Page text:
Frequency response of a good tape is up to 20khz. Phone line is about 3.4khz.

    1. phone line has no wow, no flutter and no problems with unaligned heads. The good tapes are able of 20KHz… but the frequency response isn’t entirely flat. Then there is the simple fact that the tape deck shown in this article most likely can’t handle the tapes that have the perfect boradband and noisless response… blabla tapes might get damaged (wrinkled, eating) blabla… etc.

      But you are right, with modern means the overall tape data speed should be able to go way higher then in “the good old days”. In the end it all comes down to reliability, do you want a tape that maybe loads your file in 1 second instead of 10 but only does so only once (during verify)… but doesn’t load any more 1 year later when you tapedeck broke down and you bought a new (second hand) one with slighly different characteristics. Or do you want a tape that loads ten times slower but works every time in every deck (fortunately, that’s what the chosen in the “good old days”).

      When I bought my first disk drive (1541 and Final Cartridge III to speed things up), I never looked at tapes again. Strangely though that I now seem to like them for nostalgia reasons.

      1. For the use @abeowitz seems to be implying that might not matter. All those failed attempts loading software from a casette at a higher bitrate probably get most of the bits right. But it only takes one bit error to wreck a set of instructions (ok, a bit more if they implemented some sort of CRC) so that’s why your verify step failed. For playing audio (or video) who cares? The error might not even be audible and even if it is it might still be better than a standard analog recording.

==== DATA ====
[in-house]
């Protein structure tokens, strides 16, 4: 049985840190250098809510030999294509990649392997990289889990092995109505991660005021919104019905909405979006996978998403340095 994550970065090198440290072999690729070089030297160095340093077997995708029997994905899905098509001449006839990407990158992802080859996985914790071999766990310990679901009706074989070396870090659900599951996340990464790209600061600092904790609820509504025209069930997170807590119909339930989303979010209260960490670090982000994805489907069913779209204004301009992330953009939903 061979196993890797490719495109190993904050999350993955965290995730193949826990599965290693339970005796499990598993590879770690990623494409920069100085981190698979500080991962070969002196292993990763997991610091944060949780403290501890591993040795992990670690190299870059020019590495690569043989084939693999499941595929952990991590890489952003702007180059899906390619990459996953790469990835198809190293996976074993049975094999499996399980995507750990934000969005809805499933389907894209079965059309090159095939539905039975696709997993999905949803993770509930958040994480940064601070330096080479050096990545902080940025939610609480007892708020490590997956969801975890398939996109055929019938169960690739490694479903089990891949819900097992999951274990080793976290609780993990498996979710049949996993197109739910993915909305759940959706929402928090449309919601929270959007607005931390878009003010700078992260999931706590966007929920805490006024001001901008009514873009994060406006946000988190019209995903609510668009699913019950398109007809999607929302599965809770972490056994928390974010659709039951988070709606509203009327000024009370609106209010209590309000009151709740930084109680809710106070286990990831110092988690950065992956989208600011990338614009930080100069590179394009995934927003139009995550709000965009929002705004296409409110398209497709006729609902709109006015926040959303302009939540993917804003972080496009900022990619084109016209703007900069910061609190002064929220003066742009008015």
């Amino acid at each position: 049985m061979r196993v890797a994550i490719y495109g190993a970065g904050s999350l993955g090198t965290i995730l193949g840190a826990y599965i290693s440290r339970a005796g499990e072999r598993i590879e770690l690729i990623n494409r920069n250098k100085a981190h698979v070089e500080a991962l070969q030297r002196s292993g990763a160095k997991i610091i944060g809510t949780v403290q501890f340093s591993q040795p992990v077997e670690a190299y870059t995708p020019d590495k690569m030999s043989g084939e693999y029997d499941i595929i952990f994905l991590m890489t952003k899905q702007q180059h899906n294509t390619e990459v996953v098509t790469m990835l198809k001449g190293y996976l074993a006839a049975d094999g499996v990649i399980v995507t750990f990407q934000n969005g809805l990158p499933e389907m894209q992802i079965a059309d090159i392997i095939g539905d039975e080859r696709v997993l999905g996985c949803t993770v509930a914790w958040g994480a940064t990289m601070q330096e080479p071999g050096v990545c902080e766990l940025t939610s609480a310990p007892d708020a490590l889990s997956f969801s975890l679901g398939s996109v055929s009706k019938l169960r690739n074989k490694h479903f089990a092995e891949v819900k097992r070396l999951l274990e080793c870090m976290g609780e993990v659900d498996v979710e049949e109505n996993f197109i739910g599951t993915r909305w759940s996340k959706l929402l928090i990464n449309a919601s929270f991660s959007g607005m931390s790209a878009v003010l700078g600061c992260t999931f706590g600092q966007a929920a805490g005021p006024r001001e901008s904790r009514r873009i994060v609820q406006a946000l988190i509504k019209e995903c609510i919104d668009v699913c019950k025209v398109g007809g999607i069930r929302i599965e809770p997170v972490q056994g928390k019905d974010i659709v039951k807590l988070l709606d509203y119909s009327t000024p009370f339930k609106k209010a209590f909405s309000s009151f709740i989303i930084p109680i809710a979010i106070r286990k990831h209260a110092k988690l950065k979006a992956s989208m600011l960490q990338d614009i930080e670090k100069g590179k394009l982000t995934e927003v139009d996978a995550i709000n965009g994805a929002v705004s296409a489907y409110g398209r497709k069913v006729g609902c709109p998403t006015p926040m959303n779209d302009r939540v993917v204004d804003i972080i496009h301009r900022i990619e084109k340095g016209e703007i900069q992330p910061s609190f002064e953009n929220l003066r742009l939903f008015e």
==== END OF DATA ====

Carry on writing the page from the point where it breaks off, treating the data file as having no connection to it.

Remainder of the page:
2. what your wondering about has already been done back in the 90’s. Philips DCC used PASC coded audio at 384k/sec. granted they used 9! heads per half of tape instead of 2. you could use regular type II tapes with some modification.

      1. But now we have much better codecs and also digital signalprocessing possibilities. Probably we can do something similar now with standard stereo tape heads. My dream is really having my old tape deck and a tiny box in between the RCA leads and voila have digital audio on tape.

        1. I remember when I would have gladly traded all my cassettes and players for a DVD player even if that DVD player somehow only played with equal sound quality to analog cassette. The difference was random access. Being able to pick any track and play it was way better than fastforward/rewind.

          1. Sure thing that the random access is a benefit. And if I only would look at what is most accessible and easiest to handle I would probably just have the music in flash memory and play it back from there. But I think this will still never beat having music on a media that you can touch and put into your player, while having the media being recordable (in contrast to vinyl) and relatively cheap. If there were 64MB (not Gigabyte) SD cards that I can get for a dollar each or so, that would change things, but these small SD cards tend to just disappear and you can get nothing cheaper right now than like just under 10 bucks for a huge SD card.

          2. or use tapes as singles,
            record the song, then a repeating message to turn over or flip side,
            then on the other side a message to wait for the start of the song,
            and then the song itself again.

            bonus points for shortening the tape length to only fit the song once on each side.

            this brings you the THEORETICAL convienence of a 8-track,
            with the reliability(cough; useability) of a modern cassette.

            the advantage is you can get players free and the motor consumes
            less power then most CD players (execpt portable discmans… expensive)
            dis-advantage is you can NOT let the tapes get wet before inserting,